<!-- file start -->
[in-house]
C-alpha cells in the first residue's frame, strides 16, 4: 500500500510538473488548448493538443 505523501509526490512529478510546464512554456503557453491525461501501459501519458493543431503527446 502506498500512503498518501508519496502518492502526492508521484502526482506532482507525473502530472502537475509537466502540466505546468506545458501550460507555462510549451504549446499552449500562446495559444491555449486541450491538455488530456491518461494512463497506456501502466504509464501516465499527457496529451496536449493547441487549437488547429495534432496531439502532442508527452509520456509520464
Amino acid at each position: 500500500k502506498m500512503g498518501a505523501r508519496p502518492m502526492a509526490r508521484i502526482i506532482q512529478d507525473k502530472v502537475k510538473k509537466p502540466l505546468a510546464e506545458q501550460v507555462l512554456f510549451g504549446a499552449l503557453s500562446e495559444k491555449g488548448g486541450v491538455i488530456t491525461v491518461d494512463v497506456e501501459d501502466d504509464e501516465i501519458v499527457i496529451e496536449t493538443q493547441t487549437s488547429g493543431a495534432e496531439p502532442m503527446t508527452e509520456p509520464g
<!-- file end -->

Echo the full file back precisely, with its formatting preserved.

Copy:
[in-house]
C-alpha cells in the first residue's frame, strides 16, 4: 500500500510538473488548448493538443 505523501509526490512529478510546464512554456503557453491525461501501459501519458493543431503527446 502506498500512503498518501508519496502518492502526492508521484502526482506532482507525473502530472502537475509537466502540466505546468506545458501550460507555462510549451504549446499552449500562446495559444491555449486541450491538455488530456491518461494512463497506456501502466504509464501516465499527457496529451496536449493547441487549437488547429495534432496531439502532442508527452509520456509520464
Amino acid at each position: 500500500k502506498m500512503g498518501a505523501r508519496p502518492m502526492a509526490r508521484i502526482i506532482q512529478d507525473k502530472v502537475k510538473k509537466p502540466l505546468a510546464e506545458q501550460v507555462l512554456f510549451g504549446a499552449l503557453s500562446e495559444k491555449g488548448g486541450v491538455i488530456t491525461v491518461d494512463v497506456e501501459d501502466d504509464e501516465i501519458v499527457i496529451e496536449t493538443q493547441t487549437s488547429g493543431a495534432e496531439p502532442m503527446t508527452e509520456p509520464g